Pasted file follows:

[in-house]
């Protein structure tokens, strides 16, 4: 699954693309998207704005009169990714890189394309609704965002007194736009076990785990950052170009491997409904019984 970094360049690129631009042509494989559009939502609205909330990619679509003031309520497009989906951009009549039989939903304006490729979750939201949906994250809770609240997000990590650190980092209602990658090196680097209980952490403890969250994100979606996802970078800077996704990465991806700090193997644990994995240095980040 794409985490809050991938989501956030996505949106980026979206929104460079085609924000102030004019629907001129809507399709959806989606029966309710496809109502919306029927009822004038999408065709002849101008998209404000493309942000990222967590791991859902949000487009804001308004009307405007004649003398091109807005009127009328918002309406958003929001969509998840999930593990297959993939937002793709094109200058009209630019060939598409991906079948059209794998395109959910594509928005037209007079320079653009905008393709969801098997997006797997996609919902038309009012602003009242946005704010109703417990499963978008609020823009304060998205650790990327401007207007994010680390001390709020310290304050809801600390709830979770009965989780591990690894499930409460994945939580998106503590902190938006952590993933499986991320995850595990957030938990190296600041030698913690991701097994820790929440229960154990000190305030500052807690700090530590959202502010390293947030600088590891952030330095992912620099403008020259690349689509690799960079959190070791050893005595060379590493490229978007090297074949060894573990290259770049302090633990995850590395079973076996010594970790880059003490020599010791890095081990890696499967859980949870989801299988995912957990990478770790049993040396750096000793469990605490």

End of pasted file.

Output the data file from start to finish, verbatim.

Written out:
[in-house]
């Protein structure tokens, strides 16, 4: 699954693309998207704005009169990714890189394309609704965002007194736009076990785990950052170009491997409904019984 970094360049690129631009042509494989559009939502609205909330990619679509003031309520497009989906951009009549039989939903304006490729979750939201949906994250809770609240997000990590650190980092209602990658090196680097209980952490403890969250994100979606996802970078800077996704990465991806700090193997644990994995240095980040 794409985490809050991938989501956030996505949106980026979206929104460079085609924000102030004019629907001129809507399709959806989606029966309710496809109502919306029927009822004038999408065709002849101008998209404000493309942000990222967590791991859902949000487009804001308004009307405007004649003398091109807005009127009328918002309406958003929001969509998840999930593990297959993939937002793709094109200058009209630019060939598409991906079948059209794998395109959910594509928005037209007079320079653009905008393709969801098997997006797997996609919902038309009012602003009242946005704010109703417990499963978008609020823009304060998205650790990327401007207007994010680390001390709020310290304050809801600390709830979770009965989780591990690894499930409460994945939580998106503590902190938006952590993933499986991320995850595990957030938990190296600041030698913690991701097994820790929440229960154990000190305030500052807690700090530590959202502010390293947030600088590891952030330095992912620099403008020259690349689509690799960079959190070791050893005595060379590493490229978007090297074949060894573990290259770049302090633990995850590395079973076996010594970790880059003490020599010791890095081990890696499967859980949870989801299988995912957990990478770790049993040396750096000793469990605490």